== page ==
UAE astronaut Sultan Al Neyadi has completed one of the most intense stages of his 30-month training at Nasa’s Johnson Space Centre – flying supersonic jets that travel faster than the speed of sound.
T-38 Talons have been used by the US space agency since the 1960s, achieving supersonic speed and high altitude that create gravitational forces trainees must experience.
“This week I completed all the theoretical and practical training for the T-38 aircraft here at Nasa, including final check-ride,” Dr Al Neyadi said.
“This qualifies astronauts to plan, navigate and conduct flights using onboard instruments and handle any possible emergency.”
Flying the supersonic jet involves travelling at speeds of Mach 1.6 and experiencing more than seven Gs – seven times the force of gravity – enough to make an average person lose consciousness.
In addition, T-38 Talon jets can climb from sea level to almost 30,000 feet within one minute.
“The work inside the plane is dynamic and requires agility and situational awareness of the crew, which simulates working inside spacecraft,” Dr Al Neyadi said.
“During the training, we learnt about the aircraft’s capacities, control and navigation systems, as well as standard and emergency procedures.”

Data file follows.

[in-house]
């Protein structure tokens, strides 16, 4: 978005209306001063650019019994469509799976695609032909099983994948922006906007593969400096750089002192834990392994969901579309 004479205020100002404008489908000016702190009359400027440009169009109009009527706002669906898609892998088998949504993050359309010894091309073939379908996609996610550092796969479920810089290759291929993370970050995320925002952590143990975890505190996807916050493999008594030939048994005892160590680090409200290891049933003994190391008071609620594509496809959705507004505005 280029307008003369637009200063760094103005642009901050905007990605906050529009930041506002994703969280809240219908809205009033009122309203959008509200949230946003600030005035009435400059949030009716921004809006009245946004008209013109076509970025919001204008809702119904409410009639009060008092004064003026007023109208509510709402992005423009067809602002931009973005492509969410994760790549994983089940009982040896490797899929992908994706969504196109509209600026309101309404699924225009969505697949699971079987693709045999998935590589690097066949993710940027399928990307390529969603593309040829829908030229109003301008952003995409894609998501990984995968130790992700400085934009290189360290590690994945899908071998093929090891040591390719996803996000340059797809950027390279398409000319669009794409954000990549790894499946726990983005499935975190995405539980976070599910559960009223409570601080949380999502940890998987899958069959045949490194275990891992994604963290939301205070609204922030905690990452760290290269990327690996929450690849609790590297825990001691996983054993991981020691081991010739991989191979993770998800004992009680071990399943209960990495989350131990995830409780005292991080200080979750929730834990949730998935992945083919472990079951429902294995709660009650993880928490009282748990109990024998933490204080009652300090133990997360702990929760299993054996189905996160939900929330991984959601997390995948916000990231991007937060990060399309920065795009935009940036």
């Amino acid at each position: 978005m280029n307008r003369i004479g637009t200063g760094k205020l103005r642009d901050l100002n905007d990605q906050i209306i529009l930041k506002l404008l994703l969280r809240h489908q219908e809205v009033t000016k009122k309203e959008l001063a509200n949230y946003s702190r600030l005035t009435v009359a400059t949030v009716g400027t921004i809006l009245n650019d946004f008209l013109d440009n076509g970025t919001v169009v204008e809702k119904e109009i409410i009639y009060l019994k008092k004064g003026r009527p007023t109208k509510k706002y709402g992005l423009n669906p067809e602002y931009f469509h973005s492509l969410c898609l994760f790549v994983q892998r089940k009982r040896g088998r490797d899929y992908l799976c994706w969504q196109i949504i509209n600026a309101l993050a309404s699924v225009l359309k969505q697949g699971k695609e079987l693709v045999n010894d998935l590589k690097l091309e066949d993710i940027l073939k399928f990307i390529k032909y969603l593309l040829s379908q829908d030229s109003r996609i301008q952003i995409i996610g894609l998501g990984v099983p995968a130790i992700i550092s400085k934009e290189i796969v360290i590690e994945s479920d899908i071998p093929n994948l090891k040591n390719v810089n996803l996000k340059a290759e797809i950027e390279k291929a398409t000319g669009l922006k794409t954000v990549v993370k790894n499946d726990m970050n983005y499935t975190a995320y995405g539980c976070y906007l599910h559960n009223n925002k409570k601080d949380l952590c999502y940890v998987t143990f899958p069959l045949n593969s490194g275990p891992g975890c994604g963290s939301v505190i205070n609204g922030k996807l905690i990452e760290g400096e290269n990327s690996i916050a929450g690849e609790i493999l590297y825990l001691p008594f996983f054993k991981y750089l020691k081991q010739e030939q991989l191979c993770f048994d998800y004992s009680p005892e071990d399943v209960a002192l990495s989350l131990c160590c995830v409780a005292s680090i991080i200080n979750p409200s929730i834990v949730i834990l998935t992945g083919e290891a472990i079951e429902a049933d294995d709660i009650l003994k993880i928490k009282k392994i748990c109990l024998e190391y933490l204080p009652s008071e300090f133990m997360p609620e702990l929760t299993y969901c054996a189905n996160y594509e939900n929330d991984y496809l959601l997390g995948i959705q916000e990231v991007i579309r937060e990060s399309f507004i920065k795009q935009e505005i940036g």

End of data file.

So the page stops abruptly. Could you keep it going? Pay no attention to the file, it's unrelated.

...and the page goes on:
Dr Al Neyadi and Maj Hazza Al Mansouri, the first Emirati man in space, have completed more than half of their 30-month training with Nasa.
They have learnt to perform spacewalks and are being prepared for long-haul space missions. They must also master the workings of the International Space Station.
The T-38 training helps them make quick decisions in challenging situations, and they are supported by qualified pilots while flying the aircraft.
While the process is considered low-risk, one incident more than 50 years ago took two astronauts’ lives.
In 1966, a T-38 crashed at Lambert Field in St Louis, Missouri, killing Gemini astronauts Charles Bassett and Elliot See.
Mohammed bin Rashid Space Centre said Maj Al Mansouri and Dr Al Neyadi will now take the ISS exam needed to qualify as operators onboard the station.
“This exam simulates the daily work onboard the ISS – dealing with computer and telecommunications systems, alongside other equipment, techniques of counting, moving and storing equipment,” the space centre said.
“The simulation also covers scenarios of electricity, air conditioners and computer faults and how astronauts deal with them while abiding by standard procedures and instructions from ground control centres.
“After accomplishing this exam, Al Mansouri and Al Neyadi will be ready to work as operators onboard the ISS.”
Dr Al Neyadi comes from an IT engineering background and did not have previous flying experience.
Maj Al Mansouri is an experienced fighter jet pilot, with thousands of flight hours under his belt.
UAE’s two new astronauts, Mohammed Al Mulla and Nora Al Matrooshi – the first Arab female astronaut – will begin their training in Houston later this year.